This article is brought to you by the Advanced Writers and Speakers Association (AWSA).

Julie-Coleman-headshot-295x300

About the authorJulie Coleman helps others to understand and know an unexpected God. A popular conference and retreat speaker, she holds an M.A. in biblical studies. Julie is the managing editor for Arise Daily. When she is not glaring at her computer, she spends time with her grandchildren, gardening, or walking her neurotic dog. More on Julie can be found at unexpectedgod.com and Facebook.

Does the Bible depict women as second-class citizens of the Kingdom? Jesus didn’t think so. Unexpected Love takes a revealing look at the encounters that Jesus had with women in the gospels. You will fall in love with the dynamic, beautiful, and unexpectedly personal Jesus.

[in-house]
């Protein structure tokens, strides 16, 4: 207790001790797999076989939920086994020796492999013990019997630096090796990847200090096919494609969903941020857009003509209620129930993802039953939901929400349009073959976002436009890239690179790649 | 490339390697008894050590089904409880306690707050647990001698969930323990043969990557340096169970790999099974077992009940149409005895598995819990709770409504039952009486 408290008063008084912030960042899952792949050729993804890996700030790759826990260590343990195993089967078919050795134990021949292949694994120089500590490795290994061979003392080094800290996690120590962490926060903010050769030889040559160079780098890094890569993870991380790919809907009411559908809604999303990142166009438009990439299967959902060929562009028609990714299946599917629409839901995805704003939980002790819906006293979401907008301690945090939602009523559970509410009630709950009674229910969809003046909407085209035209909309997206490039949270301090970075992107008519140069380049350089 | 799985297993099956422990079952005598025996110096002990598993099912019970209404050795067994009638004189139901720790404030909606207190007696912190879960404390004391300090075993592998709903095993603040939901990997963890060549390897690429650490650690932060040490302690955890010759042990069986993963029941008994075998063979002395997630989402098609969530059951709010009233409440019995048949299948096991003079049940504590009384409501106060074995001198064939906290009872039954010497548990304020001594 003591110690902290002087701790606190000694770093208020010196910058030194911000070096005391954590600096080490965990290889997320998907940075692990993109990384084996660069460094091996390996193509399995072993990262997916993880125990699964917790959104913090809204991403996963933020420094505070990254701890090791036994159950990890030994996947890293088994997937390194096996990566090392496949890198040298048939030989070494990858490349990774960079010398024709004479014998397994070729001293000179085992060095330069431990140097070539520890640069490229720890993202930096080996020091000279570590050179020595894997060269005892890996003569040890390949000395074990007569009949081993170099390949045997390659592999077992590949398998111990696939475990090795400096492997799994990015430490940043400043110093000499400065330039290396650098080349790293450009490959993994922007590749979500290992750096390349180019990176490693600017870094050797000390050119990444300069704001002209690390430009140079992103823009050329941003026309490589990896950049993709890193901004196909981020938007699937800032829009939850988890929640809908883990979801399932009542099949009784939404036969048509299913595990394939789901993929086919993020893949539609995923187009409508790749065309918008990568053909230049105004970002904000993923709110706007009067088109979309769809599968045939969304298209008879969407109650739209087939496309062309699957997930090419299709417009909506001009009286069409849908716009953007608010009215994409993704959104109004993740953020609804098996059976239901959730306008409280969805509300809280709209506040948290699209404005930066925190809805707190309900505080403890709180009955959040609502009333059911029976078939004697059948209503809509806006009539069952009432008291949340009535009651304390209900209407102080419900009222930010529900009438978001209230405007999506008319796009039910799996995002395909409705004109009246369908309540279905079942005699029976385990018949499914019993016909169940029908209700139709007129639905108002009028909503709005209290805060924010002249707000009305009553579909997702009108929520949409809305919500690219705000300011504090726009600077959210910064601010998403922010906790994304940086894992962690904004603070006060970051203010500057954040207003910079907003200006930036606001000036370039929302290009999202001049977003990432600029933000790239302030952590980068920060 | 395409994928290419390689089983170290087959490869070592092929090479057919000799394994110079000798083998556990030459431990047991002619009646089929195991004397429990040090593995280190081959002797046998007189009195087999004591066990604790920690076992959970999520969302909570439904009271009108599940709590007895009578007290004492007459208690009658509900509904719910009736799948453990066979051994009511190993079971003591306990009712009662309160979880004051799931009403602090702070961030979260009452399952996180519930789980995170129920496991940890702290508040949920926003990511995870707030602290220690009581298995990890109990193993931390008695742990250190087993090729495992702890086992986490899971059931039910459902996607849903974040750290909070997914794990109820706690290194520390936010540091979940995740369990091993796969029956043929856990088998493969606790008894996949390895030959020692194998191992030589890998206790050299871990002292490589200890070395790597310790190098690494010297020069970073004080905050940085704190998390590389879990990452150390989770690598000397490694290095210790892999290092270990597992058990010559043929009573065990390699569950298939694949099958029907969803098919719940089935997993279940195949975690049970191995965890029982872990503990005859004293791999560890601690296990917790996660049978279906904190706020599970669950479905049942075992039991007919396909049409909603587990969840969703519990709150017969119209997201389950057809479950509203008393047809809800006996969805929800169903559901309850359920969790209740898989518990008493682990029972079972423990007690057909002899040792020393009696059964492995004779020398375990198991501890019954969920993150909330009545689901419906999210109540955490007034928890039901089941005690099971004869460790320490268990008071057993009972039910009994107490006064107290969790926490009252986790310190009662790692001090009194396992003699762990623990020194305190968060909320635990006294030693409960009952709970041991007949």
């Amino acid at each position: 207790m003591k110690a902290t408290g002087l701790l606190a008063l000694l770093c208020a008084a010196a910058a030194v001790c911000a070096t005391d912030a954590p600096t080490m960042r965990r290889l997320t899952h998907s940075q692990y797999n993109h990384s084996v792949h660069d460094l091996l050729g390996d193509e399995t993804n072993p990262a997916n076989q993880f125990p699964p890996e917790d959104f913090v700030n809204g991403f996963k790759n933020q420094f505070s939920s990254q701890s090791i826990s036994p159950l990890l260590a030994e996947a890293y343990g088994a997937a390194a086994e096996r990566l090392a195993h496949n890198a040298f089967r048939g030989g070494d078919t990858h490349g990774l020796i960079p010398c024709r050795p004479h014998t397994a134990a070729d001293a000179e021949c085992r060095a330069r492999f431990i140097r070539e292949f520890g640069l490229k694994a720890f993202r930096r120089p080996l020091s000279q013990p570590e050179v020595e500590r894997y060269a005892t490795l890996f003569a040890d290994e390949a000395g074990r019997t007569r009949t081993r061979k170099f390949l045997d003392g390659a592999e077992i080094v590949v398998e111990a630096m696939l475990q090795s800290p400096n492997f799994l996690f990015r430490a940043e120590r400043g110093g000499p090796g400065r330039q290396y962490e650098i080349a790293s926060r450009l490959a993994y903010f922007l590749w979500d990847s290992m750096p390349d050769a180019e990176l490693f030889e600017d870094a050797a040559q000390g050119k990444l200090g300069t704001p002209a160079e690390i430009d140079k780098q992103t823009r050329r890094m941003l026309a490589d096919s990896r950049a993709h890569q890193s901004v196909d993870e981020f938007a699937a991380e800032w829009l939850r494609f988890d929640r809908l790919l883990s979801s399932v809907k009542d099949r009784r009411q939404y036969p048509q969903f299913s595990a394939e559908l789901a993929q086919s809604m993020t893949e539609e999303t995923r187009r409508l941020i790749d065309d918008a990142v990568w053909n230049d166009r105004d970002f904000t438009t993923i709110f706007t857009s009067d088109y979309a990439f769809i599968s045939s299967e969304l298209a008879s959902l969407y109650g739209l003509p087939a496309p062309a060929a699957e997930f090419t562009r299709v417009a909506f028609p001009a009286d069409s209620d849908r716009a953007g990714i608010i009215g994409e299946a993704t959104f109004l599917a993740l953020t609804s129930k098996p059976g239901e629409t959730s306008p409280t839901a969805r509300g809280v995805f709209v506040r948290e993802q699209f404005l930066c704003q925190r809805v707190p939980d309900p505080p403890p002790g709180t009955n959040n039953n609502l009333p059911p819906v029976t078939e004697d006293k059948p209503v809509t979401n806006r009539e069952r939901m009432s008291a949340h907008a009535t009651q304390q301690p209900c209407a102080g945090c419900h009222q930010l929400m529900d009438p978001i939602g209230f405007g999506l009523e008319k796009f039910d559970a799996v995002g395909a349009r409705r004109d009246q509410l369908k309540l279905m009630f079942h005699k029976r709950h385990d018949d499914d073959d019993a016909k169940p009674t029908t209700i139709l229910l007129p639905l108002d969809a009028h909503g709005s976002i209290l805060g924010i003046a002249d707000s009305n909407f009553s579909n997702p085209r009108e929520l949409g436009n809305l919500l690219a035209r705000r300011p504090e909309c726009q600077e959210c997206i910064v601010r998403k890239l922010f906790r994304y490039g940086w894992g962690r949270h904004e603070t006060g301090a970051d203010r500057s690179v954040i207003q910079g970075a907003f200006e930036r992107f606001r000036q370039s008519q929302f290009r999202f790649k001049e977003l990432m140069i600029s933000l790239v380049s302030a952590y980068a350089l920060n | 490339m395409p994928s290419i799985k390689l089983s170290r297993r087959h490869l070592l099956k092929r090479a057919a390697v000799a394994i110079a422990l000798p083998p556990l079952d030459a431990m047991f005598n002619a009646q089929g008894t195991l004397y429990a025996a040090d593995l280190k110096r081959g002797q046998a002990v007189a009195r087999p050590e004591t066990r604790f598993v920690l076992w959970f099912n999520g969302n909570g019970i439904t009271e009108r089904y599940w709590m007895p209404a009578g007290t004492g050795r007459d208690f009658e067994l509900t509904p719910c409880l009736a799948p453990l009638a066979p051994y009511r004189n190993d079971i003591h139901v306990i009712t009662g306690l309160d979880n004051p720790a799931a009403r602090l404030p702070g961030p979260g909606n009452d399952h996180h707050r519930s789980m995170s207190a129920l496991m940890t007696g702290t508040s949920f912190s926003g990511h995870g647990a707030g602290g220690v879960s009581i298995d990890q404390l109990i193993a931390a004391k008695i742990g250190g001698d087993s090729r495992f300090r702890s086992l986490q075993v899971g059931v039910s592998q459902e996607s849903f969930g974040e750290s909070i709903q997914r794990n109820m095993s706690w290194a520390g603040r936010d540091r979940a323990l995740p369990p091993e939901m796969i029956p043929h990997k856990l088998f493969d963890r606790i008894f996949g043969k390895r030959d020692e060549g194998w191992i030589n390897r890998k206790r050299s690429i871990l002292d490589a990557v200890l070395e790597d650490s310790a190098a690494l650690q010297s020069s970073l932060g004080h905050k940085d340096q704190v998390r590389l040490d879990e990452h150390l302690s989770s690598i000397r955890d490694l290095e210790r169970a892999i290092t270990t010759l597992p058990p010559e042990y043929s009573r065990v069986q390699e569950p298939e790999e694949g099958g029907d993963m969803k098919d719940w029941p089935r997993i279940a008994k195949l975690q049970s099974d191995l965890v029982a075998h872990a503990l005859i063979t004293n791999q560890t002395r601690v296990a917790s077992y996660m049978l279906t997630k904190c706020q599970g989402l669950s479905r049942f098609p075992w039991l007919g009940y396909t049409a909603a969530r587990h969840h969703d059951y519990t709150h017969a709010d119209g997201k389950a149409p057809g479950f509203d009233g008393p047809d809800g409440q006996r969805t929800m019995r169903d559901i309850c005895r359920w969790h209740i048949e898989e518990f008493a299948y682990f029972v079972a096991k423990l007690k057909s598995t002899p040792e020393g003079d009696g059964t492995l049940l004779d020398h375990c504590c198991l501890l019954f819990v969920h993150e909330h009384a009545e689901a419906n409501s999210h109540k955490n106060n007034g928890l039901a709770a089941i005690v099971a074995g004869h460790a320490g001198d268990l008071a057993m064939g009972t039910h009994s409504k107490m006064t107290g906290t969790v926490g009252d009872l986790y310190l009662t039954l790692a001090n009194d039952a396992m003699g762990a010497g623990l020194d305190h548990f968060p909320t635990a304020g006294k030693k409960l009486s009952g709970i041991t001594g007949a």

Join the conversation: What fun traditions does your family practice around Christmas?

The Croquet Lesson

by Ava Pennington @AvaPennington

He who gets wisdom loves his own soul; He who keeps understanding will find good.                                                                                                           Proverbs 19:8 NASB

 The outing was shrouded in mystery. All the planner would say is that we had to dress casually, wear all-white, and make sure we wore comfortable shoes – preferably sneakers. The four of us met at 9:00 am, three of us still clueless about our destination.

When we arrived at our destination, a small, unassuming sign by the entrance announced “National Croquet Center.” A long driveway led us to a clubhouse built in the style and charm of old Florida.